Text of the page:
The Boston-based digital payments company Flywire made its public market debut Wednesday on the Nasdaq exchange, after raising $250 million in an initial public offering. Flywire’s stock ended its first day of trading up more than 46 percent to close at $35.10, and its valuation is north of $3 billion.
The company was founded in 2009 by a management consultant from Spain, Iker Marcaide, who had enrolled at MIT’s Sloan School of Management and discovered just how challenging it was to make sure that his tuition payments were delivered across international borders — on time. Mike Massaro joined the company in 2013, and now serves as its chief executive.
I spoke with Massaro just before he and other Flywire employees rang the Nasdaq opening bell in Times Square on Wednesday morning. For Massaro, it was the first time he’d seen many of his co-workers since the start of the pandemic. What follows is an edited transcript.
Many people are familiar with payment companies like Venmo or Square, but Flywire is a little different. What does the company do?
If you look at what has happened in retail and e-commerce, the average consumer is tapping and paying everywhere, and you have cardboard boxes showing up in record amounts. That transformation has never happened for other major parts of the economy. We focus on these high-value, high-stakes payments in other parts of the economy that have been poorly digitized — education payments, healthcare payments, travel payments, business-to-business. We have software, technology, and payment processing services.
Who were some of the early customers?
We started only in the US, and only within education. We had cross-border tuition payments, helping universities get paid from families around the world. Early on, it was a whole series of educational institutions in the US, like Cornell and Boston University.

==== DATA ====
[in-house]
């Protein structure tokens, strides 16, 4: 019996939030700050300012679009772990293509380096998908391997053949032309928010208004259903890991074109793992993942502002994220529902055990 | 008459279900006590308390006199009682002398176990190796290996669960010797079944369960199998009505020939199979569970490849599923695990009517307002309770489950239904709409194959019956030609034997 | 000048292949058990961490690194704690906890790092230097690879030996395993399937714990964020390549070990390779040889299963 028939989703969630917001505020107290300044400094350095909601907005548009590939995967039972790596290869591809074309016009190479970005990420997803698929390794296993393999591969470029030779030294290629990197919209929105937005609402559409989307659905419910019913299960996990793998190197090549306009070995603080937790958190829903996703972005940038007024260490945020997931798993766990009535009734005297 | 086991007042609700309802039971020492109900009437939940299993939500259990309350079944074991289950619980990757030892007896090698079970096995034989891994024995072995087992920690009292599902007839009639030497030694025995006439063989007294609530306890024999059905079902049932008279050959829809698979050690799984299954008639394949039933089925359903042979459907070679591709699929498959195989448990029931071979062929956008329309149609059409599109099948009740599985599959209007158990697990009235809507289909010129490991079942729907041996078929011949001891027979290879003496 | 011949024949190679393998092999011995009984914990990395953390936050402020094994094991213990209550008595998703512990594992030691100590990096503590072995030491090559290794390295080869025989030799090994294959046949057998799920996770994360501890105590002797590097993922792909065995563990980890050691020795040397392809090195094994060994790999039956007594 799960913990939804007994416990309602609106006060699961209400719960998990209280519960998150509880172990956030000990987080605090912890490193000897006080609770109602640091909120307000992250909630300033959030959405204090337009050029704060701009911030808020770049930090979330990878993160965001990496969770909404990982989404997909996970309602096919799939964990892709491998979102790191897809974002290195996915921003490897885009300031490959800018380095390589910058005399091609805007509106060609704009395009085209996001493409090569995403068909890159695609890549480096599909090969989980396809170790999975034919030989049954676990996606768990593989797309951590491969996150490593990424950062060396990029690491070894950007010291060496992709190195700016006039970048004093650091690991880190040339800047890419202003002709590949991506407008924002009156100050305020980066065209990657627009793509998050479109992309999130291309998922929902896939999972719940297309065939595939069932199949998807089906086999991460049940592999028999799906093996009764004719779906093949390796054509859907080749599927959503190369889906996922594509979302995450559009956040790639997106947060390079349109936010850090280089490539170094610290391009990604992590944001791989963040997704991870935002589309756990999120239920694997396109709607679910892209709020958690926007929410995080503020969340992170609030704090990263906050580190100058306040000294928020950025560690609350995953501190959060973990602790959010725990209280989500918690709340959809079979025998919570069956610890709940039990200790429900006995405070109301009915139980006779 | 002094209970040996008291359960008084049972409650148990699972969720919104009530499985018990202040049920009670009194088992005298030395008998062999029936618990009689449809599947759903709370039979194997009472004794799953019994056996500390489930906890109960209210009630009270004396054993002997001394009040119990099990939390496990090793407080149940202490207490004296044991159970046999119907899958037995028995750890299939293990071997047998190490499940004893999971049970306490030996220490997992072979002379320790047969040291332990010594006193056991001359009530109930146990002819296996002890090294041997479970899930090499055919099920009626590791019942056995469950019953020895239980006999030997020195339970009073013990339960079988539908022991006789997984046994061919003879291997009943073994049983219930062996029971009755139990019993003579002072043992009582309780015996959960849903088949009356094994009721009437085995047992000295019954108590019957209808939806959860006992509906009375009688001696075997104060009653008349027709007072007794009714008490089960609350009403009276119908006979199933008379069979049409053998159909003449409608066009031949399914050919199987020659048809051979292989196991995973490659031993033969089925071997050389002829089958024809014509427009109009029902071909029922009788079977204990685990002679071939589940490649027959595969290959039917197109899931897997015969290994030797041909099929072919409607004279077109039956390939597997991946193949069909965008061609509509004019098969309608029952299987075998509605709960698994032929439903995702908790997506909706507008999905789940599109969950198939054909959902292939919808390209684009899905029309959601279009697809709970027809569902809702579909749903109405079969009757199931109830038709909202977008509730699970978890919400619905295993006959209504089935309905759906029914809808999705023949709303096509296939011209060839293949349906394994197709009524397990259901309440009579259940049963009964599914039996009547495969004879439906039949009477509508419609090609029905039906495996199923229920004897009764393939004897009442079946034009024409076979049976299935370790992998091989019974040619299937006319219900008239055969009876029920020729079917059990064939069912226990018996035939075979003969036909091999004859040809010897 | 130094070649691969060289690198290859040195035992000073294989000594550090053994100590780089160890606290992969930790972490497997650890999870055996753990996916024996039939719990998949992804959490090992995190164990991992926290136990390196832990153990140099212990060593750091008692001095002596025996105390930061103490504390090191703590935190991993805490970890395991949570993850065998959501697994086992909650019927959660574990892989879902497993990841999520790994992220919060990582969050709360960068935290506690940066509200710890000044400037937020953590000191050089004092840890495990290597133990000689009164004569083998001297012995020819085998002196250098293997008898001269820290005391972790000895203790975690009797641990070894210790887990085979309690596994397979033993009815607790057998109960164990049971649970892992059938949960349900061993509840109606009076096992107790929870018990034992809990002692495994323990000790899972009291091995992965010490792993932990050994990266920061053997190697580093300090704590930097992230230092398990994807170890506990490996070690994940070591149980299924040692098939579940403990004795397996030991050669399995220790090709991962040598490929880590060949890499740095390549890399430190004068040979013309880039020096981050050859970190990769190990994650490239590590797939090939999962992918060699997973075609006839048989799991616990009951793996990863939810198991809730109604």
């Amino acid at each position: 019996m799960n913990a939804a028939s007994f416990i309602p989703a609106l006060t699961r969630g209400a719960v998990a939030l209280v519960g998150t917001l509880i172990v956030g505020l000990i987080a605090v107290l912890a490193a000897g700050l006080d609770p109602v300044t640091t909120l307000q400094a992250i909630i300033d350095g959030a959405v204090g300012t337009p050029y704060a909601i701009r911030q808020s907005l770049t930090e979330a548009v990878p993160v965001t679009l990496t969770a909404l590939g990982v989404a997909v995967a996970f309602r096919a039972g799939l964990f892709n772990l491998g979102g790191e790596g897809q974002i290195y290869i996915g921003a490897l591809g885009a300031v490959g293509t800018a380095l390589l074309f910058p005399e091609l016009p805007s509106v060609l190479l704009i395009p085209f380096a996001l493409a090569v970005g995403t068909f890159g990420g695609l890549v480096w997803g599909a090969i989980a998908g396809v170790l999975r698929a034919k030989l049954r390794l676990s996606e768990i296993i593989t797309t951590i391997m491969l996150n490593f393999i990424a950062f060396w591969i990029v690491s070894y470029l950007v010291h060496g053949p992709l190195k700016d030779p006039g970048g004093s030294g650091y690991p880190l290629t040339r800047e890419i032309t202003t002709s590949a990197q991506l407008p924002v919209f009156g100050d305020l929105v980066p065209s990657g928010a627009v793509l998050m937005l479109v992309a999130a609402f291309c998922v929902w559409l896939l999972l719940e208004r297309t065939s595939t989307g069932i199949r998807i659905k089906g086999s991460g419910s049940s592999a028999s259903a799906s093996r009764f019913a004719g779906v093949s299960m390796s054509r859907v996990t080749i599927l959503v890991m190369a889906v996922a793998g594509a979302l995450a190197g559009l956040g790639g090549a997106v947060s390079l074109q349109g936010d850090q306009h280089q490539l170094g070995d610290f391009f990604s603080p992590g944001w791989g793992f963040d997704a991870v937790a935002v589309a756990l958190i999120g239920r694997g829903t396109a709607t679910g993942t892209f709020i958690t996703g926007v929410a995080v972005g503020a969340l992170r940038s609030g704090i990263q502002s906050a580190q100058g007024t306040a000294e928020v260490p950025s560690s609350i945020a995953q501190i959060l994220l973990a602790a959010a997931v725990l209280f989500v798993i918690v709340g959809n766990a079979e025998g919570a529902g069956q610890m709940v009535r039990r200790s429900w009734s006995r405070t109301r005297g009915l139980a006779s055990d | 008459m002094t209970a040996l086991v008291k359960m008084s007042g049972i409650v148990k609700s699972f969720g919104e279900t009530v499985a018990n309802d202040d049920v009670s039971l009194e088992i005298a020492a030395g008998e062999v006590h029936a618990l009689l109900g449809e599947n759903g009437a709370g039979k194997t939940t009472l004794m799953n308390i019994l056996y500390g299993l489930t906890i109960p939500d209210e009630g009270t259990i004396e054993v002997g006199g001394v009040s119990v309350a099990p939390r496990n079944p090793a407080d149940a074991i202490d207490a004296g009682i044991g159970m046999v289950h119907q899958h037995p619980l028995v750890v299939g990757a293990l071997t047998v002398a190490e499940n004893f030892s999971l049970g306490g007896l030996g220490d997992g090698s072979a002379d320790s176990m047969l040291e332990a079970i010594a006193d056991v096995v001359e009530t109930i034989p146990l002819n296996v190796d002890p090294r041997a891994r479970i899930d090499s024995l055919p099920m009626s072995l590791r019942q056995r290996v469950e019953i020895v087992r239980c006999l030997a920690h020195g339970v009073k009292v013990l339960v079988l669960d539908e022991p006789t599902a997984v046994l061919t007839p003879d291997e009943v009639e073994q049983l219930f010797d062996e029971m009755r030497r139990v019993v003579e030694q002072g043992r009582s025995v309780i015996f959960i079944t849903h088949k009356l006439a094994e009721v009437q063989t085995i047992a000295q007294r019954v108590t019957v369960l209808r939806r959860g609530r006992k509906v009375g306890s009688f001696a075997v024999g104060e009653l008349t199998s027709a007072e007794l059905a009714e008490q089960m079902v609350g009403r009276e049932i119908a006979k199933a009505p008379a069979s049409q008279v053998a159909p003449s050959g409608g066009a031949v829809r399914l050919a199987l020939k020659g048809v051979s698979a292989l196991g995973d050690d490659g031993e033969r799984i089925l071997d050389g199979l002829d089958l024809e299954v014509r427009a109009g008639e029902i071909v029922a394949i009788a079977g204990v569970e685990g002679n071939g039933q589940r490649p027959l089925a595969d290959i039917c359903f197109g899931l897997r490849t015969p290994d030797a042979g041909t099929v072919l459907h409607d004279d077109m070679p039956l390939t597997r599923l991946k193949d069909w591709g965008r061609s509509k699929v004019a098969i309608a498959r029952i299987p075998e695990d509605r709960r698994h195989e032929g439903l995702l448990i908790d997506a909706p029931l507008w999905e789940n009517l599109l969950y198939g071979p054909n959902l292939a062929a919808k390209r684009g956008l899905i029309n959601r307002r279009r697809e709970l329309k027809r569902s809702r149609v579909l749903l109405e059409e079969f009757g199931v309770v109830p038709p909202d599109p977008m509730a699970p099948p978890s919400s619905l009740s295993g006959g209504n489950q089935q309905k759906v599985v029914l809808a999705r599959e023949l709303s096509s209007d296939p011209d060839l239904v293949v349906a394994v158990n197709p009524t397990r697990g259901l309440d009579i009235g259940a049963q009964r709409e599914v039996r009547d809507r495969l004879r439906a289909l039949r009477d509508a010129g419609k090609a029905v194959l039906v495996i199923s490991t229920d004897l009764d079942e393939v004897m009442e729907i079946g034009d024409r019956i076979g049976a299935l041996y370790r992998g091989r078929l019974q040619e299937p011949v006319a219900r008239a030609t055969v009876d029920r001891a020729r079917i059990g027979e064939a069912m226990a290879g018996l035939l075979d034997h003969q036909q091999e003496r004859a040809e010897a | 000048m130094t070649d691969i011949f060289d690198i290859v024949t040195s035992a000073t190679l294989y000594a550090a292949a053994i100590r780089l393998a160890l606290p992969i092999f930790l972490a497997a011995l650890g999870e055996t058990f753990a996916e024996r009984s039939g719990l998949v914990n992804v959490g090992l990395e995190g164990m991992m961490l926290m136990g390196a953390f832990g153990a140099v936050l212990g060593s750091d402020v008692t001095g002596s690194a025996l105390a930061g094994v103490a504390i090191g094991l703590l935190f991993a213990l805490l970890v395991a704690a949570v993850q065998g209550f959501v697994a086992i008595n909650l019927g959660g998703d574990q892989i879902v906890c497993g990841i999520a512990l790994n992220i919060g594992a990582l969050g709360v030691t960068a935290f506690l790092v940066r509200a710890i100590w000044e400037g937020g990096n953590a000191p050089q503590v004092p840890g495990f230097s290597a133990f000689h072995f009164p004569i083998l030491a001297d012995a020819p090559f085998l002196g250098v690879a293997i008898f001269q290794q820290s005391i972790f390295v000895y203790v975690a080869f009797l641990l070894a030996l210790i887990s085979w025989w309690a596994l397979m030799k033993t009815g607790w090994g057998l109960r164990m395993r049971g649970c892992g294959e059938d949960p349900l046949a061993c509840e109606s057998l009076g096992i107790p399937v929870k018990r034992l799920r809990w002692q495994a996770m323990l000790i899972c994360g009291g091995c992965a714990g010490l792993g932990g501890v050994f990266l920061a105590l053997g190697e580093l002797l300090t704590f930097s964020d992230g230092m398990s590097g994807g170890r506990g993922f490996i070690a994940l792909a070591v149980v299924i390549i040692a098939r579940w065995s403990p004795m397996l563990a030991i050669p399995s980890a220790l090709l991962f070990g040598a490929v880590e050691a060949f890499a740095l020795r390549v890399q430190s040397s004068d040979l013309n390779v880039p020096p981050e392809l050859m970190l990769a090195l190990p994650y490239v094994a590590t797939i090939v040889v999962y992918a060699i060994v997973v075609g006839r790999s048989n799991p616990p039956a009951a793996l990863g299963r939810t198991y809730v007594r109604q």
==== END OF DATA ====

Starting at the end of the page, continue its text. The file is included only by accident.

Do consumers see the Flywire brand, or do they just look at it as paying a health care bill from a hospital, or a tuition bill from a university?
Think of it more as “Intel Inside” branding. Flywire empowers our clients to deliver great experiences. We don’t put our brand out in the forefront. But if you have a child going to a university, and you’re setting up an installment payment plan, our software is managing that entire workflow for the university, and engaging the payer, giving you payment statuses.
Flywire had a really strong first quarter of this year, with about $45 million in revenue, up about 36 percent from last year’s first quarter. Why was that? Are you in some ways being helped by work-from-home, or other dynamics related to the pandemic?
The last 14-plus months have been quite an experience. Our team is definitely thriving even in the face of not being able to get together. We’ve always been global; we have 40 nationalities, so the team has always collaborated quite well.
Our focus was, how do we help [our customers] address changes to their business? If you think about hospitals saving lives ― they didn’t have the time and attention to focus on billing. Our team could help them make sure they were going digital – rather than mailing bills and accepting checks.
So part of what happened was a stronger desire for these schools and companies to digitize?
Everybody was under pressure, and no one was increasing staff. [Our customers] needed to do more with technology. They had projects [related to billing and payments that] they were pushing off to a future date, [which] became more urgent. Our travel clients had to shift their business, to make sure they were getting more domestic travelers.